Gypsy kids herded into Czech schools for disabled
The charge comes a year after the European Court of Human Rights demanded that the country stop the practice.
"continue to be dramatically over-represented in practical primary schools
that follow a special curriculum for mentally disabled pupils," the
Czech Education Minister Ondrej Liska said it could take three to five years to solve the problem but admitted that the children of Roma, or Gypsies, "are not less talented and do not have fewer abilities than the others."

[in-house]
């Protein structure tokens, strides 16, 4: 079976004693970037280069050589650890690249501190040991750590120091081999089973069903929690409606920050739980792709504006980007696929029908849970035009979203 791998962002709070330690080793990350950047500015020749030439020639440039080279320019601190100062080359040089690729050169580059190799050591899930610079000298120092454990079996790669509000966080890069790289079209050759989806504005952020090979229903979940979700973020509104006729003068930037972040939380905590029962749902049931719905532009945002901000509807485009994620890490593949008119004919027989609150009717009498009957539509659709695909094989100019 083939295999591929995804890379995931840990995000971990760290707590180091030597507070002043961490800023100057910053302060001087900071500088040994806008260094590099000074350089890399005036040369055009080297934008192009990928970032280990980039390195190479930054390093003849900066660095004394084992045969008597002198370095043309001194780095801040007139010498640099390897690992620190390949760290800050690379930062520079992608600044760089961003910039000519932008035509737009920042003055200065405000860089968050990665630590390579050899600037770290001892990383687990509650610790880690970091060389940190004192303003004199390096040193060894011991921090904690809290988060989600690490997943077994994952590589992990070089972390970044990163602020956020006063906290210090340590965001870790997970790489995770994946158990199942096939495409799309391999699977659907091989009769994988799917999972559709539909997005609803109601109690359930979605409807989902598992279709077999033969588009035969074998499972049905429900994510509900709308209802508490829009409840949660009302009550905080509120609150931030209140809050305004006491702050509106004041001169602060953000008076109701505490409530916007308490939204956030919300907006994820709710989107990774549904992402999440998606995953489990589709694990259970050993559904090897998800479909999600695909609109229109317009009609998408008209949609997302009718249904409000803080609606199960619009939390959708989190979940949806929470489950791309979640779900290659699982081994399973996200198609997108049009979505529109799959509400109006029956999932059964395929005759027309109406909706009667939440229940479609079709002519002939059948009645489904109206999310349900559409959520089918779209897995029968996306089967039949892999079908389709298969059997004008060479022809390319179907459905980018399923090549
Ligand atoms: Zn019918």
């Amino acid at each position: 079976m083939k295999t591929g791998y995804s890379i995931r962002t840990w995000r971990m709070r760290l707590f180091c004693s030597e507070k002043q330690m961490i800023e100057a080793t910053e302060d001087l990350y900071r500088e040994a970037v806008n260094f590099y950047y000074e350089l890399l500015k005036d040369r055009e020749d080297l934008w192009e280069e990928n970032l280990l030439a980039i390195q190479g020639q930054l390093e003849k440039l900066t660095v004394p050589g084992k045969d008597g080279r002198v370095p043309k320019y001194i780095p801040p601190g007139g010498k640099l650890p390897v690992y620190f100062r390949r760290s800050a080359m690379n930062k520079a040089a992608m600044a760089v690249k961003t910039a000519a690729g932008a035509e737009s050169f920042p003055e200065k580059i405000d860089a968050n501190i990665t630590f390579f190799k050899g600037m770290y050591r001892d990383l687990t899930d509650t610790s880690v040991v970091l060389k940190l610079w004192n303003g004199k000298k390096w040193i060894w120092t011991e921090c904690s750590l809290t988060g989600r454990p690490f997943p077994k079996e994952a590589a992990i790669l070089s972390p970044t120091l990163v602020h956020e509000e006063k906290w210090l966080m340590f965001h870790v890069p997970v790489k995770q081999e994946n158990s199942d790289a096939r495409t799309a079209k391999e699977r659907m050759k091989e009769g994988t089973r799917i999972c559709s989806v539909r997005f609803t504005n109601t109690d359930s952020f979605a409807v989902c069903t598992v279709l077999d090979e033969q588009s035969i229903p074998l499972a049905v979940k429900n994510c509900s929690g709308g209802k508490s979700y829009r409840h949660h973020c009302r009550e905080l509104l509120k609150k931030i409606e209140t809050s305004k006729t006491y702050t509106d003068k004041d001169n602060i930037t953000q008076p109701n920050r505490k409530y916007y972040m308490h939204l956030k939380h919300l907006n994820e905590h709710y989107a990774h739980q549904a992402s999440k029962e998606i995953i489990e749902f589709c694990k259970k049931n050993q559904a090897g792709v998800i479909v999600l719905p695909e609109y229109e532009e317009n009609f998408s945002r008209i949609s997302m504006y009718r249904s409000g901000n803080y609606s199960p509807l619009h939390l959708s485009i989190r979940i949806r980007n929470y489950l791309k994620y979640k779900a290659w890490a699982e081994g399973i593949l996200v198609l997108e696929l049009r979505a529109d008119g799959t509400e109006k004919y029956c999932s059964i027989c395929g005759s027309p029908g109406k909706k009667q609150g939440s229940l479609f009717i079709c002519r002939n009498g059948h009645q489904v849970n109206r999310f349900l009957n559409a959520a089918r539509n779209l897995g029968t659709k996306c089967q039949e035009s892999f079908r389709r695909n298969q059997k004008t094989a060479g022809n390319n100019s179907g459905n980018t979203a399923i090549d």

Rights advocates said, however, that officials at all levels are reluctant to address the issue.
"What is needed here
is a real action to bring Roma children into mainstream schools," said
Robert Kushen of the Budapest-based
Roma are one of
They remain at risk of social exclusion, despite government programs to integrate them. The European Union has set aside millions in education, housing and job aid to help.
In November 2007, the
European Court of Human Rights demanded the
Failure to comply with the ruling could lead to a new court case and possible fines or sanctions.